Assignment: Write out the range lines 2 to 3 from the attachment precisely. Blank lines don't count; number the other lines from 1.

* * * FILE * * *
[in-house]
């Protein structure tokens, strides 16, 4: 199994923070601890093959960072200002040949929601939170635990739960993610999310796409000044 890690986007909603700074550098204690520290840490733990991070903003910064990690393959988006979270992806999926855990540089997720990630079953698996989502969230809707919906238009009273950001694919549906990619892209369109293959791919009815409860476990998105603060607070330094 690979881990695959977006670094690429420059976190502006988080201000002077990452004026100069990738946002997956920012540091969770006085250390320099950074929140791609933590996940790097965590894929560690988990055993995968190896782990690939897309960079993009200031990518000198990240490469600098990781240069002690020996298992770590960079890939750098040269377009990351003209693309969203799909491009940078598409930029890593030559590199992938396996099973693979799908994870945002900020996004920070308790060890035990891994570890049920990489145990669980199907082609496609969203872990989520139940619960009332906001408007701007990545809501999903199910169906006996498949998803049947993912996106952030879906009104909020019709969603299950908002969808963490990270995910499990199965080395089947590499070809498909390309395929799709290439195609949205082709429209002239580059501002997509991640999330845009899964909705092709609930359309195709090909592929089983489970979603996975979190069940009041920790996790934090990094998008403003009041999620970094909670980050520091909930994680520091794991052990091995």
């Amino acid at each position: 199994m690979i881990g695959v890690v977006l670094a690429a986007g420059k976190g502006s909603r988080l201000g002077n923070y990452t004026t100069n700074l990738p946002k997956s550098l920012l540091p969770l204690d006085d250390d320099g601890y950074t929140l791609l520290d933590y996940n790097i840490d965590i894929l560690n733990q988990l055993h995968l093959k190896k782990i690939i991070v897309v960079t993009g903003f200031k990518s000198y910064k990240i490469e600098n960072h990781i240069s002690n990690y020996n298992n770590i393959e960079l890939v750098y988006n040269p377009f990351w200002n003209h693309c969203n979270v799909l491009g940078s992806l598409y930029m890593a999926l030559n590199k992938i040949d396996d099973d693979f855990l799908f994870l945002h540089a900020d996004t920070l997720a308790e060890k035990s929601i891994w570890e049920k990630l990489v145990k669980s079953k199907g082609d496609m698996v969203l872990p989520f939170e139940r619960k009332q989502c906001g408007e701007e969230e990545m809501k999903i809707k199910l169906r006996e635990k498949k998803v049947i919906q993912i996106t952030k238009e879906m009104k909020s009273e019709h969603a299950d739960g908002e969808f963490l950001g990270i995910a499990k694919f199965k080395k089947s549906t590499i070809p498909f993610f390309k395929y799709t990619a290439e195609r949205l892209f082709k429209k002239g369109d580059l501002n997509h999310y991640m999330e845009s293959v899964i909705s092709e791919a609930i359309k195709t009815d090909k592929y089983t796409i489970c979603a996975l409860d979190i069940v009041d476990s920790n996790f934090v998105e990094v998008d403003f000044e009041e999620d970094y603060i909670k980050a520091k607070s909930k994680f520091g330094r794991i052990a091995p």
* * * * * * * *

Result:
């Protein structure tokens, strides 16, 4: 199994923070601890093959960072200002040949929601939170635990739960993610999310796409000044 890690986007909603700074550098204690520290840490733990991070903003910064990690393959988006979270992806999926855990540089997720990630079953698996989502969230809707919906238009009273950001694919549906990619892209369109293959791919009815409860476990998105603060607070330094 690979881990695959977006670094690429420059976190502006988080201000002077990452004026100069990738946002997956920012540091969770006085250390320099950074929140791609933590996940790097965590894929560690988990055993995968190896782990690939897309960079993009200031990518000198990240490469600098990781240069002690020996298992770590960079890939750098040269377009990351003209693309969203799909491009940078598409930029890593030559590199992938396996099973693979799908994870945002900020996004920070308790060890035990891994570890049920990489145990669980199907082609496609969203872990989520139940619960009332906001408007701007990545809501999903199910169906006996498949998803049947993912996106952030879906009104909020019709969603299950908002969808963490990270995910499990199965080395089947590499070809498909390309395929799709290439195609949205082709429209002239580059501002997509991640999330845009899964909705092709609930359309195709090909592929089983489970979603996975979190069940009041920790996790934090990094998008403003009041999620970094909670980050520091909930994680520091794991052990091995």
């Amino acid at each position: 199994m690979i881990g695959v890690v977006l670094a690429a986007g420059k976190g502006s909603r988080l201000g002077n923070y990452t004026t100069n700074l990738p946002k997956s550098l920012l540091p969770l204690d006085d250390d320099g601890y950074t929140l791609l520290d933590y996940n790097i840490d965590i894929l560690n733990q988990l055993h995968l093959k190896k782990i690939i991070v897309v960079t993009g903003f200031k990518s000198y910064k990240i490469e600098n960072h990781i240069s002690n990690y020996n298992n770590i393959e960079l890939v750098y988006n040269p377009f990351w200002n003209h693309c969203n979270v799909l491009g940078s992806l598409y930029m890593a999926l030559n590199k992938i040949d396996d099973d693979f855990l799908f994870l945002h540089a900020d996004t920070l997720a308790e060890k035990s929601i891994w570890e049920k990630l990489v145990k669980s079953k199907g082609d496609m698996v969203l872990p989520f939170e139940r619960k009332q989502c906001g408007e701007e969230e990545m809501k999903i809707k199910l169906r006996e635990k498949k998803v049947i919906q993912i996106t952030k238009e879906m009104k909020s009273e019709h969603a299950d739960g908002e969808f963490l950001g990270i995910a499990k694919f199965k080395k089947s549906t590499i070809p498909f993610f390309k395929y799709t990619a290439e195609r949205l892209f082709k429209k002239g369109d580059l501002n997509h999310y991640m999330e845009s293959v899964i909705s092709e791919a609930i359309k195709t009815d090909k592929y089983t796409i489970c979603a996975l409860d979190i069940v009041d476990s920790n996790f934090v998105e990094v998008d403003f000044e009041e999620d970094y603060i909670k980050a520091k607070s909930k994680f520091g330094r794991i052990a091995p």